The splinter
Spoiler alert: feels

Flowers look nice

I’m publishing this on #WorldMentalHealthDay. I wrote it over a year ago, before the pandemic. I didn’t have the courage to publish it then. Let’s have a go now.

I’ve been guilty of numb silence. My way of withdrawing from everything and everyone, not because I don’t want to be with them, but because I fear they won’t want to be with me. Another voice, a sensible one, tells me not to dwell on nonsense like that. But I hush it down and hunch my shoulders and stay silent. Or I mumble, go monosyllabic, and stare at the floor. No-one wants to talk to someone like that, so they stop talking to me. It works! It fails.

We go out on a trip to see a garden, and the rhododendrons are spectacular. I’m trying my best and working my hardest to be as uninteresting as possible. We get lost amid the looming trees and it’s ok, because we know the next path will make sense, and anyway there’s a map in my pocket.

I want to be uninteresting because I don’t want to engage in conversation because I don’t want to give away how much I’ve got so little to say.

The more I consider the world around me, the more I feel it directing its rage and indifference and mockery in my direction. So I hunch, I withdraw, I go silent.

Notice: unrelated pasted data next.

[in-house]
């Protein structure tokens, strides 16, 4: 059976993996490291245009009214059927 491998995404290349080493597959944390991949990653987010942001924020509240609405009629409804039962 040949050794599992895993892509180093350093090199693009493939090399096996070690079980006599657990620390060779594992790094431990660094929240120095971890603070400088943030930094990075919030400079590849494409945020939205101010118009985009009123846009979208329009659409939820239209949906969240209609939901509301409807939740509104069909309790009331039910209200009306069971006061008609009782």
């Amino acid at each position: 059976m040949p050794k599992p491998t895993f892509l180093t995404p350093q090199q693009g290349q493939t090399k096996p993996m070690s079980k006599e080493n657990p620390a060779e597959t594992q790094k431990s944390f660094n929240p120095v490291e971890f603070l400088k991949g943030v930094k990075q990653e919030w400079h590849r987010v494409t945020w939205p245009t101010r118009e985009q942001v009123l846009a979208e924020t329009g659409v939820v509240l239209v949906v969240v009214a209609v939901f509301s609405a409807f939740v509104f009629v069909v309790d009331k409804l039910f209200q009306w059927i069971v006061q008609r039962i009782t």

Pretty sure that earlier this year, I went through a spell of proper, diagnosable depression. I didn’t go to a doctor, because in recent years it seems like I’ve been going to doctors far too often, about far too stupid things. It’s almost impossible to get an appointment at our local surgery anyway, thanks to a decade of Tory underfunding. Vote the fuckers out, I mutter as I hunch my way around town, and around gardens we visit like this one. The sun is out, but the wind is cold. We buy tea from a van.

I say a spell because I’m also pretty sure that I came out of it after a few weeks. It’s not completely gone, I can feel it lurking. Like a splinter that’s gone under the skin. You know it’s there, and it’s annoying and uncomfortable, but you live with it.

What’s more, I’m not sure that spell was the beginning. Looking back at weird things that have happened, bizarre decisions I’ve made and stupid things I’ve said and done, I’m pretty sure I’ve had this condition for years. I had no idea.

With the depression comes ludicrous self-loathing, because I feel guilty just for thinking that it’s a thing, or that it’s a thing for me. I’m a clichéd, middle-class, middle-age, comfortably-off cis white man in Southern England. I own 2 pairs of Bluetooth headphones for God’s sake. So many other people have so many better reasons for being so much more depressed about things than I do.

But then someone tries to talk to me, or pays me a small compliment, or asks me my opinion in a meeting, or or or –

I hunch. I withdraw. The splinter’s there. I switch on my very best fake smile, but behind it I’m desperate: disengage! Run and hide!

It’s ok. I’m ok. (Hi mum.) The worst has passed. My spells of numb silence sometimes return, but I’m better at noticing when they come near. I’m trying to pay attention. Seeking out good things: days when the rhododendrons are spectacular, and there are vans that sell tea.

Filed under: life
(10 October 2020)